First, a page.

BioDrugs

, Volume 26, Issue 4, pp 209–215 | Cite as

Site-Specific PEGylation of Therapeutic Proteins via Optimization of Both Accessible Reactive Amino Acid Residues and PEG Derivatives

  • Chun Zhang
  • Xiao-lan Yang
  • Yong-hua Yuan
  • Jun Pu
  • Fei Liao
Current Opinion

Abstract

Modification of accessible amino acid residues with poly(ethylene glycol) [PEG] is a widely used technique for formulating therapeutic proteins. In practice, site-specific PEGylation of all selected/engineered accessible nonessential reactive residues of therapeutic proteins with common activated PEG derivatives is a promising strategy to concomitantly improve pharmacokinetics, allow retention of activity, alleviate immunogenicity, and avoid modification isomers. Specifically, through molecular engineering of a therapeutic protein, accessible essential residues reactive to an activated PEG derivative are substituted with unreactive residues provided that protein activity is retained, and a limited number of accessible nonessential reactive residues with optimized distributions are selected/introduced. Subsequently, all accessible nonessential reactive residues are completely PEGylated with the activated PEG derivative in great excess. Branched PEG derivatives containing new PEG chains with negligible metabolic toxicity are more desirable for site-specific PEGylation. Accordingly, for the successful formulation of therapeutic proteins, optimization of the number and distributions of accessible nonessential reactive residues via molecular engineering can be integrated with the design of large-sized PEG derivatives to achieve site-specific PEGylation of all selected/engineered accessible reactive residues.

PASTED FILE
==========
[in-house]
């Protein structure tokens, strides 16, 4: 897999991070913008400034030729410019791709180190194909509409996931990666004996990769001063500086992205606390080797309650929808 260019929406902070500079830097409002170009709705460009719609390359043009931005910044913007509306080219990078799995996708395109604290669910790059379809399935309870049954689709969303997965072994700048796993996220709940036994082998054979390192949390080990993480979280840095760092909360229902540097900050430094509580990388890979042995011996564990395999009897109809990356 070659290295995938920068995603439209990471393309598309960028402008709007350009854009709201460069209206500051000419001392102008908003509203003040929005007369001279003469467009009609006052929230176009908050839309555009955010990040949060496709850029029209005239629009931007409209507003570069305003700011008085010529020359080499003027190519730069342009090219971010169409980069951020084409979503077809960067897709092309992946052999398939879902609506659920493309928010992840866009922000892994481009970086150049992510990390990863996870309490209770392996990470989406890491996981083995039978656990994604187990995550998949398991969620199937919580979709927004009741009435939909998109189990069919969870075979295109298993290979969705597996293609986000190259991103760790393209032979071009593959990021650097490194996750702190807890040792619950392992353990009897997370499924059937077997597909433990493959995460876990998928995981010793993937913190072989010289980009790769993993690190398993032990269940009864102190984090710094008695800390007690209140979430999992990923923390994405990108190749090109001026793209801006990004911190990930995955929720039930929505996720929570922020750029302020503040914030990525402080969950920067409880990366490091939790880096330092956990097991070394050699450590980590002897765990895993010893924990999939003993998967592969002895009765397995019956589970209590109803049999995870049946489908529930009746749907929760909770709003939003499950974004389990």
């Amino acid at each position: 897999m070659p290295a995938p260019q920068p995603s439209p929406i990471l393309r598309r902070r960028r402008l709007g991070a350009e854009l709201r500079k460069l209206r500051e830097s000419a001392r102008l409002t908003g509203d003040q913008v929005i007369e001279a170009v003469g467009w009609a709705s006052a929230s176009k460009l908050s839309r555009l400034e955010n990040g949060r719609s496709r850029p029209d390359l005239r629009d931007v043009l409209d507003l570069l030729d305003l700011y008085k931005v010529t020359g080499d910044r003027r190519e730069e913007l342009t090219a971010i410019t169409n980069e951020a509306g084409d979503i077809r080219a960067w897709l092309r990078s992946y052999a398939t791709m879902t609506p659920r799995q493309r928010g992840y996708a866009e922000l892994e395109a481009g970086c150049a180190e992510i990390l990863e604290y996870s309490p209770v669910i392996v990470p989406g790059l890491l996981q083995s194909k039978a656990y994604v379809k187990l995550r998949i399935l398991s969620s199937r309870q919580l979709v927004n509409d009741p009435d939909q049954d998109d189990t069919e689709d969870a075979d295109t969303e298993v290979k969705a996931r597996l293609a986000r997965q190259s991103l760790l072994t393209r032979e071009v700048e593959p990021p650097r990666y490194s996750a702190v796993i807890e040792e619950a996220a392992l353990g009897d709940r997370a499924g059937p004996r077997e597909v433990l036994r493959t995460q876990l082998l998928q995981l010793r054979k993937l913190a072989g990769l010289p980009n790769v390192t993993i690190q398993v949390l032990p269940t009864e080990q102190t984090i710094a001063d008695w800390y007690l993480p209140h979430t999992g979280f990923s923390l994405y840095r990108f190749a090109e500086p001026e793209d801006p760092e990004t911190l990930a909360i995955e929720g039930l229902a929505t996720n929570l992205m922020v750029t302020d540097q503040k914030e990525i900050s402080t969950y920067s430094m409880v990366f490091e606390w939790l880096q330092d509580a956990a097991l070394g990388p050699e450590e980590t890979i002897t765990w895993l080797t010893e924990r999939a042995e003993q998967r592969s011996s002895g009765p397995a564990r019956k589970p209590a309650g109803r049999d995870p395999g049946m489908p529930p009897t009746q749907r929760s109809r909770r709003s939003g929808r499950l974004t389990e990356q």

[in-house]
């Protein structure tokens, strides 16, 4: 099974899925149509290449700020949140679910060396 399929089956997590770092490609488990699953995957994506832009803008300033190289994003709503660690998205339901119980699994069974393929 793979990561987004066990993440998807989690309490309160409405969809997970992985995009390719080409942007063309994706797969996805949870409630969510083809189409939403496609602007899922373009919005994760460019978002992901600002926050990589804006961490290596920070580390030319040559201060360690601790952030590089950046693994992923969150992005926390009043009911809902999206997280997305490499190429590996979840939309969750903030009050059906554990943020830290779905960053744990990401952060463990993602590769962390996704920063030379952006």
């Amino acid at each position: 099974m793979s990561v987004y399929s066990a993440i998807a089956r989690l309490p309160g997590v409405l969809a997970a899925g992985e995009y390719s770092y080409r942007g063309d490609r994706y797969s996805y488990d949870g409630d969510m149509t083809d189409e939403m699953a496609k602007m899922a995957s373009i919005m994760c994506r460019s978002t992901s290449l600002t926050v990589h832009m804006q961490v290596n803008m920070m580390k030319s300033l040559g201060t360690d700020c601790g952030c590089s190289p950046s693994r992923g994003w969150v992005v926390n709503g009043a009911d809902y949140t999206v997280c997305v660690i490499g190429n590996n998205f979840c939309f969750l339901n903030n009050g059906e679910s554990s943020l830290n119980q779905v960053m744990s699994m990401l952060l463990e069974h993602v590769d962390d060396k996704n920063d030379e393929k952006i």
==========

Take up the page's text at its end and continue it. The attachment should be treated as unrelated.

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Copyright information

© Springer International Publishing AG 2012

Authors and Affiliations

  • Chun Zhang
    • 1
  • Xiao-lan Yang
    • 1
  • Yong-hua Yuan
    • 1
  • Jun Pu
    • 1
  • Fei Liao
    • 1
  1. 1.Unit for Analytical Probes and Protein Biotechnology, Key Laboratory of Medical Laboratory Diagnostics of the Education Ministry, College of Laboratory MedicineChongqing Medical UniversityDaping, Yuzhong DistrictChina

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